Former Kent, Leicestershire and England wicket keeper Paul Nixon (@Paulnico199) joins me on the latest episode of the One Stump Short Podcast to discuss England’s options behind the stumps, how keepers develop and improve in the modern game and the pressures of the position.
Paul also shares his Caribbean Premier League experiences following two seasons (soon to be three) as Jamaica Tallawahs coach.
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Find out more about Paul’s work as a coach and public speaker at paulnixoncricket.com
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The 2017 County schedule is somewhat quirky. Almost everyone knew this heading in to the season, with dedicated blocks defined for red ball and white ball cricket (both 50-over and 20-over).
It hasn’t always been popular – with some fearing the County Championship has been further pushed to the margins – but even beyond this some scheduling decisions have been odd to say the least.
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Having registered his third century of the season on Sunday, Durham’s Keaton Jennings has demolished any lingering concerns there might have been that he was some sort of one season wonder.
But what happens next for the talented 24-year-old?
With The Ashes done and dusted, fans and pundits are already turning their attention to England’s showdown with Pakistan in October.
The series looks all but certain to act as Adil Rashid’s inauguration, with the spin friendly wickets of the UAE dictating the need for more than just Moeen Ali if England are to top Misbah-ul-Haq’s side, who haven’t lost on ‘home soil’ since their relocation in 2010.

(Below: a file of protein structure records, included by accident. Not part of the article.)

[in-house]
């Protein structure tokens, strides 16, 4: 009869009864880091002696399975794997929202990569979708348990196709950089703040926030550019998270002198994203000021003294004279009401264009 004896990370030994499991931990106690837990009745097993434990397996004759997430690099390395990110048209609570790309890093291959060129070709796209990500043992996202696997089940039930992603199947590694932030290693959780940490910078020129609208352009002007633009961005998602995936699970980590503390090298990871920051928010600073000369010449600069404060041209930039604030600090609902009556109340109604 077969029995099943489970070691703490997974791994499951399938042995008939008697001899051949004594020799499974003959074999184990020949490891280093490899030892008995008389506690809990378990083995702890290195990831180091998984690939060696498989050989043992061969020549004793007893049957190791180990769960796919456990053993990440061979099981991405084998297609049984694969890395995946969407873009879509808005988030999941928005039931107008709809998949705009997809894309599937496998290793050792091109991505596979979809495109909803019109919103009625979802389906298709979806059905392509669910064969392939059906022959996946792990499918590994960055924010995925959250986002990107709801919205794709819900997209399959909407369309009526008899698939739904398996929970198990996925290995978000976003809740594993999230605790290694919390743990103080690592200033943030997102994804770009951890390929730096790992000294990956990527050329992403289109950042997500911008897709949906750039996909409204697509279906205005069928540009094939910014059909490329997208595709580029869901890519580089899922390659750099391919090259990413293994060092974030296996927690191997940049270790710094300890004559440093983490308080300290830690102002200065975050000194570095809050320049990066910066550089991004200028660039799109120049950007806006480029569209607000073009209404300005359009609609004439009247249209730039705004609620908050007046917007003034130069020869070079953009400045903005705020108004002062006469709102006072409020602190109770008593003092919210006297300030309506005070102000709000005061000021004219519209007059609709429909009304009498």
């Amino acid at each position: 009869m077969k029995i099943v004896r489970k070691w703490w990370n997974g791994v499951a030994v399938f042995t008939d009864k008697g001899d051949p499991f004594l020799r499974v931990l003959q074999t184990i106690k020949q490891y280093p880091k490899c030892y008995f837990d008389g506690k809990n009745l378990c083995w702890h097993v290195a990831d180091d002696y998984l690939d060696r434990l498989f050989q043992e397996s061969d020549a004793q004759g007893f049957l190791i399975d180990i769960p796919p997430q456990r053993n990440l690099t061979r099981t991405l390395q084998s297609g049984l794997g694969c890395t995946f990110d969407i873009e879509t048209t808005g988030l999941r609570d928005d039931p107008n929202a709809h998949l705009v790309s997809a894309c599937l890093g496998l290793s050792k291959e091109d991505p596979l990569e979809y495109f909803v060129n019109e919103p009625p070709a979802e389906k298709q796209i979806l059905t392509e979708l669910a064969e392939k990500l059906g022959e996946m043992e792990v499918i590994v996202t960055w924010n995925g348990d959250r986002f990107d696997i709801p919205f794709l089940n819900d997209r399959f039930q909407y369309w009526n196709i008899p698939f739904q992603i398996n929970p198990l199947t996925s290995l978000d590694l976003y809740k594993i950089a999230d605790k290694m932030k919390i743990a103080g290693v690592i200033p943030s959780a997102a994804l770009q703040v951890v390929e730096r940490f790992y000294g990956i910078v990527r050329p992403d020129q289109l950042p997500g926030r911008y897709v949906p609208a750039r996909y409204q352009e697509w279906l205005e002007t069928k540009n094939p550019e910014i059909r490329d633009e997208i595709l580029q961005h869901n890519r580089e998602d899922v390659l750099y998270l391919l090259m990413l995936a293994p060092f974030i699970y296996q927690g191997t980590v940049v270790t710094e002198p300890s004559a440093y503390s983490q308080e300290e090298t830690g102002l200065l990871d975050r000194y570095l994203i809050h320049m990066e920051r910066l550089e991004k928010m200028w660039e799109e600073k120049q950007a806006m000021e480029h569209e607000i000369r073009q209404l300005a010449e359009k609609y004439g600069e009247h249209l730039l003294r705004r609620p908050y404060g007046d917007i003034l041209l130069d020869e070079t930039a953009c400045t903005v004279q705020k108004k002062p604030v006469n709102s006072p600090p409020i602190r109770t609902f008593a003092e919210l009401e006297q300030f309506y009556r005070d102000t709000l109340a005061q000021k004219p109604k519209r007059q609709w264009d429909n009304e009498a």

Beyond Rashid, England’s spin alternatives are painfully thin though. This isn’t any kind of a secret; spin bowling in England isn’t dead, but it is at the very least on life support. That Moeen Ali, a talented batsman and passable spinner, is England’s first choice twirler says much.
But the decline of spin bowling may not be purely an English one. The game globally lacks the star names of old, much to its detriment.
By his own admittance, the 2015 Ashes series was not Jos Buttler’s best.
But where some of the 24-year old’s team mates came under fire for their runs of poor form, Buttler has been afforded a tremendous amount of good will.
Is it simply a bad run of form early in his Test career? Or are people hoping this young keeper can offer something more than is actually within him?